I would see Giasuddin Ahmed in the university, a gentleman full of vigour. He would always wear white panjabi and pyjamas. Even when Dhaka was under siege, he would always keep in contact with the freedom fighters and help out in various ways.
Dhaka University’s professor of English SMA Rashedul Hasan and Bangla professor Anwar Pasha were picked up from their homes on 14 December and killed. Anwar Pasha had written a novel around that time, Rifle Roti Aurat (Rifles, Bread and Women).
After Shahidullah Kaiser, among journalists whose names spring to the mind is Sirajuddin Hossain. He was the news and executive editor of Ittefaq. He was picked up on 10 December from his Chamelibagh house, never to be seen again.
I met journalist ANM Golam Mostafa in 1962 when I was a student at Dhaka College. He was working at Purbodesh. We were both with Chhatra Union and he was an important student leader in Dinajpur. I remember him to be a quiet and good man. I met BBC journalist Nizamuddin Ahmed and PPI journalist Syed Nizamul Huq at various programmes.
I had gone to check my eyes twice, in 1968 and 1969 at eye specialist Abdul Alim Chowdhury’s chamber. He was an active and progressive man. When my elder brother fell seriously ill in the mid-sixties, Dr Fazle Rabbi came to our house in Bangshal. I also knew Dr Mohammed Murtaza of Dhaka University. He was involved in underground left politics.
Outside of their professions, these physicians were involved in all sorts of social activities. Just as we were stepping into our independence, so many of these writers and intellectuals were snatched up from the university and various colleges in Dhaka and killed.
As I write of these martyrs, I must make mention of two more names – Altaf Mahmud and Zahir Raihan. Altaf Mahmud was a musician, a composer and a cultural activist. His songs and music direction created a stir throughout the country in the sixties and those songs are still alive. I met him directly at a DUCSU programme on 21 February in 1964. We later grew close. He attended innumerable programmes of Chhatra Union and the DUSCU cultural association throughout the decade. He was progressive and active, and was determined to play a role during the struggle for independence. Many of his songs were sent to the liberation war radio station Swadhin Bangla Betar Kendra but were confiscated at the border. Arms and ammunition of the freedom fighters were hoarded in his home. When the Pakistan army heard about that, they picked him up and brutally killed him.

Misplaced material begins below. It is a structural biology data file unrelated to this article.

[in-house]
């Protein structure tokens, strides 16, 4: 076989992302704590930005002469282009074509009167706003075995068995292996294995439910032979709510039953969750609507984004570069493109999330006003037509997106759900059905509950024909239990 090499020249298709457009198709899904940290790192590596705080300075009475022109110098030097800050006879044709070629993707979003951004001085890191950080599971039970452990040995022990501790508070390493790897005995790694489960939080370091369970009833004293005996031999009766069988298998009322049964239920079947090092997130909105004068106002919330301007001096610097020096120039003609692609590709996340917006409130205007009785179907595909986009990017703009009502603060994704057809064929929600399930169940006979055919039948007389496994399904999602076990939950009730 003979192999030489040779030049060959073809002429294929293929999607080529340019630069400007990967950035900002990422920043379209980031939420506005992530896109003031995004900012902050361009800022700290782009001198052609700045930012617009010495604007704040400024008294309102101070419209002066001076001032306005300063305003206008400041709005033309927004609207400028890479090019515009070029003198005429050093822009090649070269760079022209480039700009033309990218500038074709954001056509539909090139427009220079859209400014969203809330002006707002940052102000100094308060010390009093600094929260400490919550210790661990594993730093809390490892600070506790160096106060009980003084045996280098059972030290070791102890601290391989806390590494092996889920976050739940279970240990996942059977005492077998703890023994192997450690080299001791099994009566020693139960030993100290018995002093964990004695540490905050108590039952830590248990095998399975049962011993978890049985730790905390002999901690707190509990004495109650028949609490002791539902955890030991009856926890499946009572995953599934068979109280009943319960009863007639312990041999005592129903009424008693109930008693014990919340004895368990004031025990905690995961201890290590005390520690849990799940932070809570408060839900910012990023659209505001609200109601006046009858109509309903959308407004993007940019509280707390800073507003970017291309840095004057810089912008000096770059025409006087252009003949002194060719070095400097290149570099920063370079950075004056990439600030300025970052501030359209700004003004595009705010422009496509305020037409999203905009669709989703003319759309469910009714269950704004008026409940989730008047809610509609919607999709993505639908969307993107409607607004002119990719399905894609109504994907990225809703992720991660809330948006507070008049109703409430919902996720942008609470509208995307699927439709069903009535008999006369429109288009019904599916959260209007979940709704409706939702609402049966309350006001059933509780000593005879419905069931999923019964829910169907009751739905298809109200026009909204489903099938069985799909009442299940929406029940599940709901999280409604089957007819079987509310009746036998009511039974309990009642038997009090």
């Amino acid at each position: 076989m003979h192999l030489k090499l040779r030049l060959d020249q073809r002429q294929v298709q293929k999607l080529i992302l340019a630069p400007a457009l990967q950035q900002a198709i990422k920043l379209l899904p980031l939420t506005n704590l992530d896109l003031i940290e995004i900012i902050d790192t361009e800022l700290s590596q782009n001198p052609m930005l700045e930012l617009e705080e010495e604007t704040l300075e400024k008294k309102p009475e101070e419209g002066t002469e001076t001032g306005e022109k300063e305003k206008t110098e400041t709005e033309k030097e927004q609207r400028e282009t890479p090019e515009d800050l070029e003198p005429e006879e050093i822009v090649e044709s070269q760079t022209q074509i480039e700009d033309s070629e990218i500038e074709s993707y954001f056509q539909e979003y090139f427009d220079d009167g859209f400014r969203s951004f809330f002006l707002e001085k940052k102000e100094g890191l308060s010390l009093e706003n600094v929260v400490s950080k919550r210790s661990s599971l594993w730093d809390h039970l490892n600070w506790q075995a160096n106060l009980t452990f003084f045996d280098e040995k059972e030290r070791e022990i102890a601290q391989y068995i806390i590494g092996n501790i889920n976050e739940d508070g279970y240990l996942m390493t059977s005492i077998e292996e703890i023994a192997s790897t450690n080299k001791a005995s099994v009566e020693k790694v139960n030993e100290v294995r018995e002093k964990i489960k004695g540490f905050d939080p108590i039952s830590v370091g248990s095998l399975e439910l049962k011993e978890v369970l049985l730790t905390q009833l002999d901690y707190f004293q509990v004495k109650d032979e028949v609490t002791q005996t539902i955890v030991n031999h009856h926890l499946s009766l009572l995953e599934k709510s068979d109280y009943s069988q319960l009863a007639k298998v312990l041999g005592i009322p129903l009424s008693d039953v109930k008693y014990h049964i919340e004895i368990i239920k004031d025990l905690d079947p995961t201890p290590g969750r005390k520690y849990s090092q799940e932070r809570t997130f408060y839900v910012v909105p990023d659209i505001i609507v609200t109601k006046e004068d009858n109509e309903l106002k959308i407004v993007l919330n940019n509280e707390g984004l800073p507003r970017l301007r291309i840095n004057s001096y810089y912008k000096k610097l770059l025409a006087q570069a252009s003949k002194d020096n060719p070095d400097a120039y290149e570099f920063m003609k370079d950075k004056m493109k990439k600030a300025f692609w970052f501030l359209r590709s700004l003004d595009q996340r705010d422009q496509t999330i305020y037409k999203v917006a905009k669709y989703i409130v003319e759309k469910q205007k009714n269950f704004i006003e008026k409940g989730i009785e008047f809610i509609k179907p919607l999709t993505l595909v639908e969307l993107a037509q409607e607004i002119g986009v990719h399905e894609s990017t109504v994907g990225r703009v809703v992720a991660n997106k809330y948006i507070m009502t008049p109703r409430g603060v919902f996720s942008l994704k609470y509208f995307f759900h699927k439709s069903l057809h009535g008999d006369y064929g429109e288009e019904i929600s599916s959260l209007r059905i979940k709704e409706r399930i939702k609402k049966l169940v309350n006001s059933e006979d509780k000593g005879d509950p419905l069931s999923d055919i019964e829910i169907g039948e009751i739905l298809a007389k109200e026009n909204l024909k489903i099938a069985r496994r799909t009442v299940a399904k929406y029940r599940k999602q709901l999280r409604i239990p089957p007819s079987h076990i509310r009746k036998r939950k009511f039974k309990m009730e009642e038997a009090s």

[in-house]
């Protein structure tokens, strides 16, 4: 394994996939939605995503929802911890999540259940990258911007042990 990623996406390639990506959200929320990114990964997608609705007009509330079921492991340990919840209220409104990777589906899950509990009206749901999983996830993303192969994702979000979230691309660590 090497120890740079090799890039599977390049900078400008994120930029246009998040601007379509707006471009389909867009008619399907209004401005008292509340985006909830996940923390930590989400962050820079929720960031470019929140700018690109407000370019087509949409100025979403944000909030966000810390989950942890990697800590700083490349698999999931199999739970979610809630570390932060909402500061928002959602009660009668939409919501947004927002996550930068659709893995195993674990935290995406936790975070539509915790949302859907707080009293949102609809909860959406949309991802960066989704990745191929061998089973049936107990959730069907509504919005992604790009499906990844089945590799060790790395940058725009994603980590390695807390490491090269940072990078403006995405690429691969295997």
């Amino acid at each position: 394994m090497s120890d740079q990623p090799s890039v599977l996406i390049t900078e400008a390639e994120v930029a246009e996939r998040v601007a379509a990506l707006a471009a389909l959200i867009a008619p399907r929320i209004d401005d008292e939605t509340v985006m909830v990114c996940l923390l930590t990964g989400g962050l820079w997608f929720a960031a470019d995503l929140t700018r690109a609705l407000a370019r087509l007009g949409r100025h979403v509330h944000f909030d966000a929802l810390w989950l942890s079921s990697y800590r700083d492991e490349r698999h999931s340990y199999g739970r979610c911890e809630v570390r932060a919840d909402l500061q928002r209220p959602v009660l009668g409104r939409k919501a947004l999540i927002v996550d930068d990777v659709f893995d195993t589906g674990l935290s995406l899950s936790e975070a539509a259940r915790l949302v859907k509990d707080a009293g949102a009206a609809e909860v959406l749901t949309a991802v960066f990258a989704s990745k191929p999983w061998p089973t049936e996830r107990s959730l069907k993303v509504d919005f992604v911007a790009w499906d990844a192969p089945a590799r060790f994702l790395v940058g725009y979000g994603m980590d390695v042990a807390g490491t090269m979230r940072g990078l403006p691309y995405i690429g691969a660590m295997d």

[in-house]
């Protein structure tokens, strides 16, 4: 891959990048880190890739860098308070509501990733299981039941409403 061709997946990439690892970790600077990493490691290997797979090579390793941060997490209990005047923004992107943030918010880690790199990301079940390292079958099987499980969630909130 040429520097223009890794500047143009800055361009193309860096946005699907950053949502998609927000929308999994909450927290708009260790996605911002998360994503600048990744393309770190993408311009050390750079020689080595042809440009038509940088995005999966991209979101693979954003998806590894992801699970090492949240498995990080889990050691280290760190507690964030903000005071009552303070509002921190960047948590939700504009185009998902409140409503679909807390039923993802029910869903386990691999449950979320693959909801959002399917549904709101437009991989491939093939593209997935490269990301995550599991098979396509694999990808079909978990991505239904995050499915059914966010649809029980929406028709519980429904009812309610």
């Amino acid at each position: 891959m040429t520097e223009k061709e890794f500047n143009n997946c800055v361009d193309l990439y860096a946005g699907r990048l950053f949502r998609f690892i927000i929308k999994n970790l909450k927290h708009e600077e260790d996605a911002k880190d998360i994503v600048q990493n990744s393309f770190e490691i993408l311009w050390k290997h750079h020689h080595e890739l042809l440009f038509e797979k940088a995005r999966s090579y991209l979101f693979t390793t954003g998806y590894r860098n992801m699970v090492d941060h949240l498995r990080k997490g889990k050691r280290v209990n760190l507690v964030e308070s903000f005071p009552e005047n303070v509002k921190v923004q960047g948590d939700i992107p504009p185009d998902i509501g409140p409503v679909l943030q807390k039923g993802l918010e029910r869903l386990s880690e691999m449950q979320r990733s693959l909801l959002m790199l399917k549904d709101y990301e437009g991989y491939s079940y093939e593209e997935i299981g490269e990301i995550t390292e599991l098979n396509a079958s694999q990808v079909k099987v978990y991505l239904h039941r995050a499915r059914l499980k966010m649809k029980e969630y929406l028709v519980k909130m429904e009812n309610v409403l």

I met writer and film maker Zahir Raihan in the mid sixties. He would write for our 21 February publication and was involved in other activities too. After independence when he returned to the country, he broke down upon hearing that his elder brother Shahidullah Kaiser had been taken away. He was desperate to find and rescue him. He thought Shahidullah Kaiser had been kept at the Bihari camp in Mirpur. On 30 January 1971 the Bangladesh army raided the Bihari camp and he went along with them. He was martyred that day.
I remember meeting him in January just after independence on the stairs of PG Hospital. He said, it’s been a long time. Come over, we need to talk. I never got to go over and it pains me.
The sacrifice and deaths of the country’s finest writers, journalists and intellectuals gives us a deep sense of suffering. At the same time, this struggle and sacrifice inspires us, imbibes us with enthusiasm. They are the beacons of light in our lives. These writers, journalists and artistes will never be forgotten.
The Pakistani rulers wanted to wipe out all those who had awoken the nation’s conscience though their writings, songs, drama and education over the two decades that preceded independence. These martyrs had worked in various ways for the victory of the liberation war. They waited in great anticipation for victory, but they never lived to see that day.
We lost many of them during the nine months of independence struggle. But we were not defeated. We will forever be indebted to our teachers, writers, physicians, engineers and all the martyrs for our victory. We will remember them for all time to come.
* Matiur Rahman is the editor of Prothom Alo.